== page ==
Street Team » A Decade of Change: Lisbon’s Most Dangerous Neighborhoods Then and Now

May 3, 2018 by Eden Flaherty

A Decade of Change: Lisbon’s Most Dangerous Neighborhoods Then and Now

When asking Lisboetas about what they consider the most dangerous neighborhoods, Cova da Moura, Quinta da Fonte, and Quinta do Mocho come up time and time again.

Photo by Patricia Imbarus: street art by Fedor, part of the Loures Arte Pública project

It’s hard for many visitors and expats to imagine that Lisbon has a dangerous underbelly, with few venturing outside the progressively hip center. But in the 1970s, neighborhoods on the outskirts of the city started growing — and they quickly gained a reputation for being hotbeds of criminal activity.

My first encounter was back in 2015 when I ended up in a neighborhood a little north of Alcântara-Terra. Here, small allotments adorned the sloped hills leading to the motorway, and tumbledown houses were daubed with ’80s communist murals. It had been left behind by the city, devoid of shiny new recycling bins and modernist street furniture. As I walked down the impressively walled Rua Maria Pia, I was stopped by two cops waiting in a car.

I’m not exactly the most imposing guy in the world, but I was put up against a wall, had my pockets emptied, my ID checked, and was bombarded with questions. It transpired that the only reason I was stopped is that the area was known for drug and arms trafficking. How true was that? I have no idea, but it is certainly an image of the neighborhood still held by many people, the police included. I left annoyed at the police, naturally, and curious about what neighborhoods were tucked away by the city, unable to fit into the image of Lisbon as Europe’s top tourist destination. I did little more about it until I recently came across a map from Diário de Notícias published in 2008 that shows the bairros problemáticos in Lisbon and Porto.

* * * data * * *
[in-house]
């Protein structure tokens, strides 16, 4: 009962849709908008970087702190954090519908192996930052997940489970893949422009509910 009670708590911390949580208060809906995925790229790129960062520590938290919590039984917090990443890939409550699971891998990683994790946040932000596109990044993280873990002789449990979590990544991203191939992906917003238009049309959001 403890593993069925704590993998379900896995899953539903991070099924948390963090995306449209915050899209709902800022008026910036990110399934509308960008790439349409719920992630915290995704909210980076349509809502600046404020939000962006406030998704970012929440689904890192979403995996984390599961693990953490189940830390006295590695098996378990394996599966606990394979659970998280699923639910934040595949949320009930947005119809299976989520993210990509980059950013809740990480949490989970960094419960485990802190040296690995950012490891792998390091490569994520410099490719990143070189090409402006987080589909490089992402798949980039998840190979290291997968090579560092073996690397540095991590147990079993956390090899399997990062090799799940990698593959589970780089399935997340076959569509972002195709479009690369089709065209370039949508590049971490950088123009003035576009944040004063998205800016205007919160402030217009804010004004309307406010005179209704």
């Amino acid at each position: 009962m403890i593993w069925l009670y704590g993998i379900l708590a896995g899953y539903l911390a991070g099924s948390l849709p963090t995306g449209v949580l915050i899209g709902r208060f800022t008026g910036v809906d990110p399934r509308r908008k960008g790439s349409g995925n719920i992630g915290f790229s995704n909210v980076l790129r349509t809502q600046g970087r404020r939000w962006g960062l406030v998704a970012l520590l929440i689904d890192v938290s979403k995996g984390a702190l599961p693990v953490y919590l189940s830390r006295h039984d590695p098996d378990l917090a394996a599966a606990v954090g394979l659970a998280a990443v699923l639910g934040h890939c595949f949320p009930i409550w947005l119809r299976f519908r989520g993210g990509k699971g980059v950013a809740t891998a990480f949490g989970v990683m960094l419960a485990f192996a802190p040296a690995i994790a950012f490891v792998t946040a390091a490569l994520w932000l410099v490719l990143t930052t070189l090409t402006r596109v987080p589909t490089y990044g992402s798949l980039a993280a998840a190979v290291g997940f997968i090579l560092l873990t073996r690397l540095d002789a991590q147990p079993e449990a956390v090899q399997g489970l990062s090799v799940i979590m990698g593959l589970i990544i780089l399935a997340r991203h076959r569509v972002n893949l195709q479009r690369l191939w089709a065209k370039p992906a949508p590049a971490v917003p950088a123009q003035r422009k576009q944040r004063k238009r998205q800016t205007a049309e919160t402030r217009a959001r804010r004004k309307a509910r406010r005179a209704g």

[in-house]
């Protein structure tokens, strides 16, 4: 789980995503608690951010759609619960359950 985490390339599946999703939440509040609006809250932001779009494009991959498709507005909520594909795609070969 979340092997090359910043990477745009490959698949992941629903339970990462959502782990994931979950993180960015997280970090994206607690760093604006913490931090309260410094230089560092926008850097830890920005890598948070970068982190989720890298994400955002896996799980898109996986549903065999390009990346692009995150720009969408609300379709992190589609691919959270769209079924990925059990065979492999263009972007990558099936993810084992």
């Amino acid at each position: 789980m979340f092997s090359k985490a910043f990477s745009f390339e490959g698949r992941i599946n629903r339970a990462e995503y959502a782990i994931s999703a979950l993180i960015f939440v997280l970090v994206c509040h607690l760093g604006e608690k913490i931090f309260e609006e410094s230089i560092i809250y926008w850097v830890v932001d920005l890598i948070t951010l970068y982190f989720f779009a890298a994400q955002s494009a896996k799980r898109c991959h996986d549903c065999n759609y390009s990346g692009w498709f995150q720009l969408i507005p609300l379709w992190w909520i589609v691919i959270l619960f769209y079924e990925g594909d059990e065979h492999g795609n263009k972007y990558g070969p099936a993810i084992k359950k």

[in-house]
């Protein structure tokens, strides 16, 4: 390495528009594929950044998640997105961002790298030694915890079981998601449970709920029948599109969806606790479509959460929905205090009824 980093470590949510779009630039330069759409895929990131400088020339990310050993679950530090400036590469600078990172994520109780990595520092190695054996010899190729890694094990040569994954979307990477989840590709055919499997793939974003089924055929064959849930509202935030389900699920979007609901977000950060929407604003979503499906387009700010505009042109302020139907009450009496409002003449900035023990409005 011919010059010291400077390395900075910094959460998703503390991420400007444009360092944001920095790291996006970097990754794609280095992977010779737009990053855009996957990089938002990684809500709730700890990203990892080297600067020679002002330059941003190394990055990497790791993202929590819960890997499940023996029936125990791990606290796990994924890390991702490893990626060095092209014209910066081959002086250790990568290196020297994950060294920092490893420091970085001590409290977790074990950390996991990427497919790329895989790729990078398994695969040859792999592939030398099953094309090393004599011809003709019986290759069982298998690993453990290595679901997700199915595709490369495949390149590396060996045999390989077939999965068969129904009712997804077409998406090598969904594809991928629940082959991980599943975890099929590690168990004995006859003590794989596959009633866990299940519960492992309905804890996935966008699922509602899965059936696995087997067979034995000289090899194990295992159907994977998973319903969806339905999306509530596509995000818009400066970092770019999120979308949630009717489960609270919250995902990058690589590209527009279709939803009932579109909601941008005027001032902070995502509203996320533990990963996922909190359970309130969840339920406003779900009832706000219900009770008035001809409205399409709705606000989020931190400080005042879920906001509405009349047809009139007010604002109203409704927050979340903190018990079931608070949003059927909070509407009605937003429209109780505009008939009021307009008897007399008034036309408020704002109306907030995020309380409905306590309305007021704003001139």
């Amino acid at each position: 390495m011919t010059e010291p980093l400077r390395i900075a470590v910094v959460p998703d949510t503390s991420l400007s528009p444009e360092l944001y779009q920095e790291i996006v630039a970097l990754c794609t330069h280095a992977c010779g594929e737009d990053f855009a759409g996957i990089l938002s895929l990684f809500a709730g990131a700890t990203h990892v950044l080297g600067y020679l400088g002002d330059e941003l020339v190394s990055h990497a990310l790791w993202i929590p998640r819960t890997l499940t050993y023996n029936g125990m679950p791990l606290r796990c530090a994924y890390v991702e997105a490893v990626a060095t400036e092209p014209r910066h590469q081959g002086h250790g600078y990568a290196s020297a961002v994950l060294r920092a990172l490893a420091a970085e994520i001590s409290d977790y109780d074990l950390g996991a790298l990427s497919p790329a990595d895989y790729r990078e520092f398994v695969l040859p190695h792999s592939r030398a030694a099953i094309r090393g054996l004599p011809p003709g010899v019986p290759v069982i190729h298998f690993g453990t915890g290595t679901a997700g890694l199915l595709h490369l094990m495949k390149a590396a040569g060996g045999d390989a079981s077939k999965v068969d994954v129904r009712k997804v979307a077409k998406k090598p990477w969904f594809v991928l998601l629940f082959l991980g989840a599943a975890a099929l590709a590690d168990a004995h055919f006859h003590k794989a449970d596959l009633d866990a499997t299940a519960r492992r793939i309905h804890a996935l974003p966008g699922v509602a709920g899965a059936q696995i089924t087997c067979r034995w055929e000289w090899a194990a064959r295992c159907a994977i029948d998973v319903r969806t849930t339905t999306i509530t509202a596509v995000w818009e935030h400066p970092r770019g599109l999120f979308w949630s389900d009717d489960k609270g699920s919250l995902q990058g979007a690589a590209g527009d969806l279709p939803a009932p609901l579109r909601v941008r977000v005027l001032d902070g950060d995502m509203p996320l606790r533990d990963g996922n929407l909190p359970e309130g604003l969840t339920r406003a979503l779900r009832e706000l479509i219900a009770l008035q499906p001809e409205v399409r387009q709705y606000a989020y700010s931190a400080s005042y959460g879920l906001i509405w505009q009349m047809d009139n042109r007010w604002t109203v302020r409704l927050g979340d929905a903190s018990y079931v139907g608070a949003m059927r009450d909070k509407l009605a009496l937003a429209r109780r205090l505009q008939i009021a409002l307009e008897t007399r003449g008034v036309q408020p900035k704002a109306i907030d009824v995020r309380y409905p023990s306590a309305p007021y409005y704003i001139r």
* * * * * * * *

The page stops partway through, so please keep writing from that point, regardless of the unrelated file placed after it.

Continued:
It was shocking to see just how many districts have been plagued with poverty, violence, and governmental abandonment in a city touted as the “next big thing.” But what was more shocking is the reported change in these neighborhoods in such a short time. Not from top-down intervention, but from grassroots programs trying to change the image, and the future, of what many still consider to be Lisbon’s most dangerous neighborhoods. The social and architectural landscape of the entire city is in flux, and these neighborhoods are no exception. Over the last 10 years, many areas that were once no-go zones have become tourist attractions.

But how much has really changed for the residents of these neighborhoods?

In the coming months, we hope to explore some of these neighborhoods. We will look at the change that has come and the change that hasn’t. We will look at the projects and the people that give these neighborhoods their unique character, and how they fit into the changing topography of greater Lisbon.

Share your thoughts!


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